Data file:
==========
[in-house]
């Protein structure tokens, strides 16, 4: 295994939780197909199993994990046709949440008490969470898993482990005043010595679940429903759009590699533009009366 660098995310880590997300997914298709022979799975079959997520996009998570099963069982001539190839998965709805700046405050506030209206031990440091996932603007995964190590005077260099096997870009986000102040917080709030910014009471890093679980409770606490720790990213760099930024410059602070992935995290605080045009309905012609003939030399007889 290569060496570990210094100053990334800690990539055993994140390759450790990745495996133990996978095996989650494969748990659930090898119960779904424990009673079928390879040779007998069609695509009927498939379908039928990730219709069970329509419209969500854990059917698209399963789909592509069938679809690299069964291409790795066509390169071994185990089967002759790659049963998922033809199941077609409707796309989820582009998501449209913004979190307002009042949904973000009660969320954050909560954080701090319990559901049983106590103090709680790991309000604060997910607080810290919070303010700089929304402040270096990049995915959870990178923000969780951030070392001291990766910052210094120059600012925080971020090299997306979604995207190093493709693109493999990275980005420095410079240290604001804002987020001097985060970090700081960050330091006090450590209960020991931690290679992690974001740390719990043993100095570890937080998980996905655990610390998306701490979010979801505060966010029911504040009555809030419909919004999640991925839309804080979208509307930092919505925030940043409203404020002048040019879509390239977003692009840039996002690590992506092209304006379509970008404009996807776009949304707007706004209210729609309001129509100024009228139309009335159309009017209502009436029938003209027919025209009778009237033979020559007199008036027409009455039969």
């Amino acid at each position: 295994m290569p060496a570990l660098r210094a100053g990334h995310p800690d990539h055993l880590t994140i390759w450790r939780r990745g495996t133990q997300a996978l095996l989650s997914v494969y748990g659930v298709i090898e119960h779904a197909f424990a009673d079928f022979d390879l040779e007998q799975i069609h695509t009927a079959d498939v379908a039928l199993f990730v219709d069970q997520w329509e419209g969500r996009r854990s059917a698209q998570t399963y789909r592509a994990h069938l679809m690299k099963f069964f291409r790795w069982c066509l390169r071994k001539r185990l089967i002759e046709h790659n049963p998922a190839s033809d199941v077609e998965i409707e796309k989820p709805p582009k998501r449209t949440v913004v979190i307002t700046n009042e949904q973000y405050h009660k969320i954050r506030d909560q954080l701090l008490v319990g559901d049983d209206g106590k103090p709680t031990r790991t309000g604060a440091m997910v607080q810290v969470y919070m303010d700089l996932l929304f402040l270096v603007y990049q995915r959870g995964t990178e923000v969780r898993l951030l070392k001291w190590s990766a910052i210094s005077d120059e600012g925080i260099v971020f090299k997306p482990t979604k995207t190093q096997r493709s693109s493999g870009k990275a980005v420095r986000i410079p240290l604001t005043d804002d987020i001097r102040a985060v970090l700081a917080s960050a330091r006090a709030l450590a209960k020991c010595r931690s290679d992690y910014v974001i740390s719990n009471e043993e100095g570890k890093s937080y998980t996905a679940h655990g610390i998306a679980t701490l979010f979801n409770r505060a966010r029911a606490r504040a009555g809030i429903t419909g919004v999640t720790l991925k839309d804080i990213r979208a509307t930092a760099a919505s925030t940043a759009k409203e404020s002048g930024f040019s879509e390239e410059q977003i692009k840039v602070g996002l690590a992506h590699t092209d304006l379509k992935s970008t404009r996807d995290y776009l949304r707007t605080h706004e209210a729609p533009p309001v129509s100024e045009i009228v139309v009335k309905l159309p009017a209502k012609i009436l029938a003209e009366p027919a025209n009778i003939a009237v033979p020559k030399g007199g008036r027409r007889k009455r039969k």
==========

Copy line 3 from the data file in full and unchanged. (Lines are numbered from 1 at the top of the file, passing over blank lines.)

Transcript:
């Amino acid at each position: 295994m290569p060496a570990l660098r210094a100053g990334h995310p800690d990539h055993l880590t994140i390759w450790r939780r990745g495996t133990q997300a996978l095996l989650s997914v494969y748990g659930v298709i090898e119960h779904a197909f424990a009673d079928f022979d390879l040779e007998q799975i069609h695509t009927a079959d498939v379908a039928l199993f990730v219709d069970q997520w329509e419209g969500r996009r854990s059917a698209q998570t399963y789909r592509a994990h069938l679809m690299k099963f069964f291409r790795w069982c066509l390169r071994k001539r185990l089967i002759e046709h790659n049963p998922a190839s033809d199941v077609e998965i409707e796309k989820p709805p582009k998501r449209t949440v913004v979190i307002t700046n009042e949904q973000y405050h009660k969320i954050r506030d909560q954080l701090l008490v319990g559901d049983d209206g106590k103090p709680t031990r790991t309000g604060a440091m997910v607080q810290v969470y919070m303010d700089l996932l929304f402040l270096v603007y990049q995915r959870g995964t990178e923000v969780r898993l951030l070392k001291w190590s990766a910052i210094s005077d120059e600012g925080i260099v971020f090299k997306p482990t979604k995207t190093q096997r493709s693109s493999g870009k990275a980005v420095r986000i410079p240290l604001t005043d804002d987020i001097r102040a985060v970090l700081a917080s960050a330091r006090a709030l450590a209960k020991c010595r931690s290679d992690y910014v974001i740390s719990n009471e043993e100095g570890k890093s937080y998980t996905a679940h655990g610390i998306a679980t701490l979010f979801n409770r505060a966010r029911a606490r504040a009555g809030i429903t419909g919004v999640t720790l991925k839309d804080i990213r979208a509307t930092a760099a919505s925030t940043a759009k409203e404020s002048g930024f040019s879509e390239e410059q977003i692009k840039v602070g996002l690590a992506h590699t092209d304006l379509k992935s970008t404009r996807d995290y776009l949304r707007t605080h706004e209210a729609p533009p309001v129509s100024e045009i009228v139309v009335k309905l159309p009017a209502k012609i009436l029938a003209e009366p027919a025209n009778i003939a009237v033979p020559k030399g007199g008036r027409r007889k009455r039969k």